Betathalmic

Trade Name: Betathalmic0.5 %

                Generic Name: Betaxolol Hydrochloride               

Composition:Each 5 ml contains :

Active:Betaxolol Hydrochloride  28 mg / 5 ml Eq .to Betaxolol 25 mg / 5 ml

Inactive: Sodium Chloride , Sodium Hydroxide , Disodium Edetate , Water for Injection , Benzalkonium Chloride

 

DESCRIPTION:

Betaxolol Hydrochloride Ophthalmic Solution contains betaxolol hydrochloride, a cardioselective beta-adrenergic receptor blocking agent, in a sterile isotonic solution.

 

CLINICAL PHARMACOLOGY:

Betaxolol Hydrochloride HCl, a cardioselective (beta-1-adrenergic) receptor blocking agent, does not have significant membrane-stabilizing (local anesthetic)activity and is devoid of intrinsic sympathomimetic action. Orally administered beta-adrenergicblocking agents reduce cardiac output in healthy subjects and patients with heart disease. In patientswith severe impairment of myocardial function, beta-adrenergic receptor antagonists may inhibit thesympathetic stimulatory effect necessary to maintain adequate cardiac function.

When instilled in the eye, Betaxolol Hydrochloride Ophthalmic Solution has the action of reducingelevated as well as normal intraocular pressure, whether or not accompanied by glaucoma.

Ophthalmic betaxolol has minimal effect on pulmonary and cardiovascular parameters.

Optic nerve head damage and visual field loss are the result of a sustained elevated

intraocular pressure and poor ocular perfusion. Betaxolol Hydrochloride Ophthalmic Solution has the action of reducing elevated as well as normal intraocular pressure, and the mechanism of ocular hypotensive action appears to be a reduction of aqueous production as demonstrated by tonography and aqueous fluorophotometry. The onset of action with Betaxolol Hydrochloride Ophthalmic Solution can generally be noted within 30 minutes and the maximal effect can usually be detected 2 hours after topical administration. A single dose provides a 12-hour reduction in intraocular pressure.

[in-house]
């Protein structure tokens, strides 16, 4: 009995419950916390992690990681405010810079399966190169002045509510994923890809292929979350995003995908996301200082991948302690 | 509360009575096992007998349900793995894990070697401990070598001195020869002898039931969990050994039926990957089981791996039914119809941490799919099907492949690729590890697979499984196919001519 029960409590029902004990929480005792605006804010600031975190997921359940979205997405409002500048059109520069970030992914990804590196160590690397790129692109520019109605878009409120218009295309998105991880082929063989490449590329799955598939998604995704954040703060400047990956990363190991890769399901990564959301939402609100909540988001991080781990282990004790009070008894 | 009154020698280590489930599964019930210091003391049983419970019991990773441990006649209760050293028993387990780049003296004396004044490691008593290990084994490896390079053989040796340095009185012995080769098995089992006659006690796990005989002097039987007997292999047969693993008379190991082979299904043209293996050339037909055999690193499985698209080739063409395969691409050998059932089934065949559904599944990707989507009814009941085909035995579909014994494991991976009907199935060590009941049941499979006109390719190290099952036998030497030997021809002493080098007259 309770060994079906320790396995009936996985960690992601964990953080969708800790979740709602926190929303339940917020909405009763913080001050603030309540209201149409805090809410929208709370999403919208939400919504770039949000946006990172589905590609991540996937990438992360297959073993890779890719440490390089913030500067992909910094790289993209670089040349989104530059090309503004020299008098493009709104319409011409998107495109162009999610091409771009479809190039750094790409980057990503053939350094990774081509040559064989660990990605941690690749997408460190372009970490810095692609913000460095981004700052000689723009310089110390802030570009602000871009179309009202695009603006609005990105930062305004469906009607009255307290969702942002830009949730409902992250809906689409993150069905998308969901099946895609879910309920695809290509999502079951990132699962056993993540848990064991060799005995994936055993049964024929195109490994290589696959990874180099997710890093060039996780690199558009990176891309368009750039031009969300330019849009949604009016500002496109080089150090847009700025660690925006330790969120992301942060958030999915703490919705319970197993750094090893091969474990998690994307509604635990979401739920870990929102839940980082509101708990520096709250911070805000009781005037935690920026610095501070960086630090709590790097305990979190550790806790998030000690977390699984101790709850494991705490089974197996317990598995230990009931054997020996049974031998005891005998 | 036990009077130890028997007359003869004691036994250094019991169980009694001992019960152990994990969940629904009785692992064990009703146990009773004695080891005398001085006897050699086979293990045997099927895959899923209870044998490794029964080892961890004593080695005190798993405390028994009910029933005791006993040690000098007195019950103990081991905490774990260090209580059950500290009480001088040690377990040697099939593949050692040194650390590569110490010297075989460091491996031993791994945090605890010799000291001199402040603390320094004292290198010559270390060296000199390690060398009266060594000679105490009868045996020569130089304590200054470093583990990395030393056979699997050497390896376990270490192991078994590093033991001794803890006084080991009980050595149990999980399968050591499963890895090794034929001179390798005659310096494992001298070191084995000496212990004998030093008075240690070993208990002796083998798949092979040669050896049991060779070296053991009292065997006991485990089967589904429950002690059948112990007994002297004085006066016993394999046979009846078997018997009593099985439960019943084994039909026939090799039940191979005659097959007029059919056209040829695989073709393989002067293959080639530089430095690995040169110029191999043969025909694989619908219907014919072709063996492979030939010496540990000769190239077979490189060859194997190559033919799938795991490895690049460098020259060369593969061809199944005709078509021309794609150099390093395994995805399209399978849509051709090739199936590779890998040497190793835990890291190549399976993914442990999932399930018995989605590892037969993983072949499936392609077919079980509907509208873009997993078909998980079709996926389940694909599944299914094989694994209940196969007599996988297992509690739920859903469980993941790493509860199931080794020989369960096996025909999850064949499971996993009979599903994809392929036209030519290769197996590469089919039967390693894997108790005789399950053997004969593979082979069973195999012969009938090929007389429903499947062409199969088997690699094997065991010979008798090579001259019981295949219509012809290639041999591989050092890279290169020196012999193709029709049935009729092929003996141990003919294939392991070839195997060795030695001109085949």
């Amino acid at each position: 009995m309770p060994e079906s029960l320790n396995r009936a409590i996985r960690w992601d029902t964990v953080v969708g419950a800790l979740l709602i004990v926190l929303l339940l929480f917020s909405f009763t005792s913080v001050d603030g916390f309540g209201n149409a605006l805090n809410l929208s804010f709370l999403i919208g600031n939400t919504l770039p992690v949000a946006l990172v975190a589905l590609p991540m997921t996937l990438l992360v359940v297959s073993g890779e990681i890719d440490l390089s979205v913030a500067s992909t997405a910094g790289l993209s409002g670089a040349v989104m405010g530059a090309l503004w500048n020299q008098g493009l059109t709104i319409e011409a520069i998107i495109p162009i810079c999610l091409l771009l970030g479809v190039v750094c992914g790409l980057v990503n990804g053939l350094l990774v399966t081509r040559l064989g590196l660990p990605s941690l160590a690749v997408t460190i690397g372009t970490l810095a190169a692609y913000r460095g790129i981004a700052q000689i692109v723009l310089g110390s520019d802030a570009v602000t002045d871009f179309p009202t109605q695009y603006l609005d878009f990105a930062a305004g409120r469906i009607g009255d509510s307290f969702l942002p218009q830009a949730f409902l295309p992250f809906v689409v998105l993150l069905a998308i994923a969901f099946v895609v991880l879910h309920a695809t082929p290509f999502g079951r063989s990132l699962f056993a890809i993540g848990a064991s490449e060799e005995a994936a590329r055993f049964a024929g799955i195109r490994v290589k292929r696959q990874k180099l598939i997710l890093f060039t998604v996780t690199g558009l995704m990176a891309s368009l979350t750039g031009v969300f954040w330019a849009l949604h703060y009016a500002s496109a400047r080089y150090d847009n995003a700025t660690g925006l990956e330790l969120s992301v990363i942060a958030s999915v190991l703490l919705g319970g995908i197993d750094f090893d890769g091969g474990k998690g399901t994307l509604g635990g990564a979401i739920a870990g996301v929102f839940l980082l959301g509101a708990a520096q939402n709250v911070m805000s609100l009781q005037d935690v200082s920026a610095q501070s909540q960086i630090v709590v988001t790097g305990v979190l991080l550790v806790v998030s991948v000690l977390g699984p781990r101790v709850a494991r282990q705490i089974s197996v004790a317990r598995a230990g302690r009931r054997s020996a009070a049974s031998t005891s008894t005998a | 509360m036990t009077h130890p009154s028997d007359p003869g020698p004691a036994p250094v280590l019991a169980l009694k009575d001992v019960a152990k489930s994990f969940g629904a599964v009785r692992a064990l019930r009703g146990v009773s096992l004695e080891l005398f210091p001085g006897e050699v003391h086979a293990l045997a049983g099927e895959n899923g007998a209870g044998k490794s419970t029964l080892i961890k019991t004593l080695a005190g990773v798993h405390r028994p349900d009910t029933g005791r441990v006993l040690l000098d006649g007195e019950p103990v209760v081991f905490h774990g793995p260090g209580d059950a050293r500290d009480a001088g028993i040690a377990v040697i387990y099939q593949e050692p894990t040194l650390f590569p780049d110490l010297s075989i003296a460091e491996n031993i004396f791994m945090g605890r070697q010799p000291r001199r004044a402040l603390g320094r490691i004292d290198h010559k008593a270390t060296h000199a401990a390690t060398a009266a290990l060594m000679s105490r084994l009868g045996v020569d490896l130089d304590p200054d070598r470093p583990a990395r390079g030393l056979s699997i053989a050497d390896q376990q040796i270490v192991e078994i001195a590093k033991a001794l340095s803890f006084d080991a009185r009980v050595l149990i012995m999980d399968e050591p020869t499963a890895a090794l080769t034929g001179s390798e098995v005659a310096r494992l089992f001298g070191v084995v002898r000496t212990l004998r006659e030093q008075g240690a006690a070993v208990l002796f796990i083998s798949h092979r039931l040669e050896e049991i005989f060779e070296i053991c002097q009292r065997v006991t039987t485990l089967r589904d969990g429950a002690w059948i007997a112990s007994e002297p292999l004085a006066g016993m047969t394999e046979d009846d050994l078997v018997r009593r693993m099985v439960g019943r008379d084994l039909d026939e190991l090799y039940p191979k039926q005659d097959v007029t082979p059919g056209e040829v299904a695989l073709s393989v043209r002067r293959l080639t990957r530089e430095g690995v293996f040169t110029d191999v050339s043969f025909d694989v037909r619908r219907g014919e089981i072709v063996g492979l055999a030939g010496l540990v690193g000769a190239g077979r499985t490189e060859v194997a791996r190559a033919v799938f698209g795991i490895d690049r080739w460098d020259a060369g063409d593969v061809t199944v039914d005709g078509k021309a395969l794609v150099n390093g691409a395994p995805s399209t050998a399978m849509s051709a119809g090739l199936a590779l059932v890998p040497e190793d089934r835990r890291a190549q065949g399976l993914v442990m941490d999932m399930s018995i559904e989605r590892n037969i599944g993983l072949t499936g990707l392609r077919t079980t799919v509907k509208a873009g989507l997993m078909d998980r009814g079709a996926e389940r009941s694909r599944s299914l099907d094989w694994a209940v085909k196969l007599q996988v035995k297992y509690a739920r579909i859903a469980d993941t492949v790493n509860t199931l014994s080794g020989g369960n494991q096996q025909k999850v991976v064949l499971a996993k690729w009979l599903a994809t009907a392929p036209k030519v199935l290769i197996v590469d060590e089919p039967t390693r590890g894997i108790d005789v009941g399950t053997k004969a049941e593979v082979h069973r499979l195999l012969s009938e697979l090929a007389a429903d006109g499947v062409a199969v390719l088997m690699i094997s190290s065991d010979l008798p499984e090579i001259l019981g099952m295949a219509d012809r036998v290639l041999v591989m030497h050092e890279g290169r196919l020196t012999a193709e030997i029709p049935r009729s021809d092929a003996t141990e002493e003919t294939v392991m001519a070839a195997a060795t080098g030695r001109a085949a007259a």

Clinical observation of glaucoma patients treated with Betaxolol Hydrochloride Ophthalmic Solution for up to three years shows that the intraocular pressure lowering effect is well maintained.

Betaxolol Hydrochloride Ophthalmic Solution has also been used successfully in glaucoma patients who have undergone a laser trabeculoplasty and have needed additional long-term ocular hypotensive therapy.

Betaxolol Hydrochloride Ophthalmic Solution has been well tolerated in glaucoma patients wearinghard or soft contact lenses and in aphakic patients.

 

INDICATIONS AND USAGE:

Betaxolol Hydrochloride Ophthalmic Solution has been shown to beeffective in lowering intraocular pressure and is indicated in the treatment of ocular hypertension andchronic open-angle glaucoma. It may be used alone or in combination with other anti-glaucoma drugs.

 

CONTRAINDICATIONS:

Hypersensitivity to any component of this product Betaxolol

 

 

 

WARNING:

Topically applied beta-adrenergic blocking agents may be absorbed systemically. The